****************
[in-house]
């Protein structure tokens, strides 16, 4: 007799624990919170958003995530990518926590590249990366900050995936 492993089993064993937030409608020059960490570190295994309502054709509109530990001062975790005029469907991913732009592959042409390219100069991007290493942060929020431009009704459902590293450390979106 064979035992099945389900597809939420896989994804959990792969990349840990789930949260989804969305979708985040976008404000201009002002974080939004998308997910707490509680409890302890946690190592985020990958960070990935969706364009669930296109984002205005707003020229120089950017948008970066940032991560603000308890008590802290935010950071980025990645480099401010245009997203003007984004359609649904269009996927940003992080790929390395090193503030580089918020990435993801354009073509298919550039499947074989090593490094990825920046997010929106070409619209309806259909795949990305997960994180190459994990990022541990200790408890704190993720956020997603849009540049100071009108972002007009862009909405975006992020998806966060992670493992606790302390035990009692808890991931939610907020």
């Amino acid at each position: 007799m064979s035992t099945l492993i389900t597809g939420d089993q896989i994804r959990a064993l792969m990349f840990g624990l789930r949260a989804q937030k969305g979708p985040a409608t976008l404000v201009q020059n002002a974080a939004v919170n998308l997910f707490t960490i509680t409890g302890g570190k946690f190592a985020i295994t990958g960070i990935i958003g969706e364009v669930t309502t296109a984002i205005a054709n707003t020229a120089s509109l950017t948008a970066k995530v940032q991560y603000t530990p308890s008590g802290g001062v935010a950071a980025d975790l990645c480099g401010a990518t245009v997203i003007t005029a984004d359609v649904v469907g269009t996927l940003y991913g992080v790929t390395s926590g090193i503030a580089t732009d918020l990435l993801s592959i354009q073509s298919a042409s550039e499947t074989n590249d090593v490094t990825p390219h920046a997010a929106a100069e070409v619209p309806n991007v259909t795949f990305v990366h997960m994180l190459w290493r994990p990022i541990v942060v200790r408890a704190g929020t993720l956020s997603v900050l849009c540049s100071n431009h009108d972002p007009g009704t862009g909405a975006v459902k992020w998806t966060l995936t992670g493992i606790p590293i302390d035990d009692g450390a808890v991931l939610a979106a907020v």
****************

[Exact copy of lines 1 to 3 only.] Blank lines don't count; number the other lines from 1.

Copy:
[in-house]
């Protein structure tokens, strides 16, 4: 007799624990919170958003995530990518926590590249990366900050995936 492993089993064993937030409608020059960490570190295994309502054709509109530990001062975790005029469907991913732009592959042409390219100069991007290493942060929020431009009704459902590293450390979106 064979035992099945389900597809939420896989994804959990792969990349840990789930949260989804969305979708985040976008404000201009002002974080939004998308997910707490509680409890302890946690190592985020990958960070990935969706364009669930296109984002205005707003020229120089950017948008970066940032991560603000308890008590802290935010950071980025990645480099401010245009997203003007984004359609649904269009996927940003992080790929390395090193503030580089918020990435993801354009073509298919550039499947074989090593490094990825920046997010929106070409619209309806259909795949990305997960994180190459994990990022541990200790408890704190993720956020997603849009540049100071009108972002007009862009909405975006992020998806966060992670493992606790302390035990009692808890991931939610907020």
């Amino acid at each position: 007799m064979s035992t099945l492993i389900t597809g939420d089993q896989i994804r959990a064993l792969m990349f840990g624990l789930r949260a989804q937030k969305g979708p985040a409608t976008l404000v201009q020059n002002a974080a939004v919170n998308l997910f707490t960490i509680t409890g302890g570190k946690f190592a985020i295994t990958g960070i990935i958003g969706e364009v669930t309502t296109a984002i205005a054709n707003t020229a120089s509109l950017t948008a970066k995530v940032q991560y603000t530990p308890s008590g802290g001062v935010a950071a980025d975790l990645c480099g401010a990518t245009v997203i003007t005029a984004d359609v649904v469907g269009t996927l940003y991913g992080v790929t390395s926590g090193i503030a580089t732009d918020l990435l993801s592959i354009q073509s298919a042409s550039e499947t074989n590249d090593v490094t990825p390219h920046a997010a929106a100069e070409v619209p309806n991007v259909t795949f990305v990366h997960m994180l190459w290493r994990p990022i541990v942060v200790r408890a704190g929020t993720l956020s997603v900050l849009c540049s100071n431009h009108d972002p007009g009704t862009g909405a975006v459902k992020w998806t966060l995936t992670g493992i606790p590293i302390d035990d009692g450390a808890v991931l939610a979106a907020v």